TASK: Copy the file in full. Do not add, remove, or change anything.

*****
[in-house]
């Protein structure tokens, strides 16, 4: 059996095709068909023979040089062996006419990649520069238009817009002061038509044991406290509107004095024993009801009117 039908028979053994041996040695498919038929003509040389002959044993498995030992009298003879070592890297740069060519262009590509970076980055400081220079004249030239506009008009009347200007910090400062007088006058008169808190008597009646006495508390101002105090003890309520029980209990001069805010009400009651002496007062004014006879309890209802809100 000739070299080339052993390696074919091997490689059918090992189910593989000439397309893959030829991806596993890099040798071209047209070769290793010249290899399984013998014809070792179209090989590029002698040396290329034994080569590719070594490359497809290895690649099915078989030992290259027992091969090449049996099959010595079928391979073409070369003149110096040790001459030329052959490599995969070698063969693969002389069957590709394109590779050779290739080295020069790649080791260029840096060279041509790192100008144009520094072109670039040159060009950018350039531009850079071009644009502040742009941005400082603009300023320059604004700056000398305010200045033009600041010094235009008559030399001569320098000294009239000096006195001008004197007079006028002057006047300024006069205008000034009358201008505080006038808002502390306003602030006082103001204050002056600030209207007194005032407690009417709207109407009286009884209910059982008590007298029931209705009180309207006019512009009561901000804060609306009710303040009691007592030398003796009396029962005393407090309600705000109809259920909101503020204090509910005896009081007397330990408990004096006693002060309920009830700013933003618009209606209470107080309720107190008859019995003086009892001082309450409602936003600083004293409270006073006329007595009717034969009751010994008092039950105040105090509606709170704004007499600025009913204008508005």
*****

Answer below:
[in-house]
């Protein structure tokens, strides 16, 4: 059996095709068909023979040089062996006419990649520069238009817009002061038509044991406290509107004095024993009801009117 039908028979053994041996040695498919038929003509040389002959044993498995030992009298003879070592890297740069060519262009590509970076980055400081220079004249030239506009008009009347200007910090400062007088006058008169808190008597009646006495508390101002105090003890309520029980209990001069805010009400009651002496007062004014006879309890209802809100 000739070299080339052993390696074919091997490689059918090992189910593989000439397309893959030829991806596993890099040798071209047209070769290793010249290899399984013998014809070792179209090989590029002698040396290329034994080569590719070594490359497809290895690649099915078989030992290259027992091969090449049996099959010595079928391979073409070369003149110096040790001459030329052959490599995969070698063969693969002389069957590709394109590779050779290739080295020069790649080791260029840096060279041509790192100008144009520094072109670039040159060009950018350039531009850079071009644009502040742009941005400082603009300023320059604004700056000398305010200045033009600041010094235009008559030399001569320098000294009239000096006195001008004197007079006028002057006047300024006069205008000034009358201008505080006038808002502390306003602030006082103001204050002056600030209207007194005032407690009417709207109407009286009884209910059982008590007298029931209705009180309207006019512009009561901000804060609306009710303040009691007592030398003796009396029962005393407090309600705000109809259920909101503020204090509910005896009081007397330990408990004096006693002060309920009830700013933003618009209606209470107080309720107190008859019995003086009892001082309450409602936003600083004293409270006073006329007595009717034969009751010994008092039950105040105090509606709170704004007499600025009913204008508005």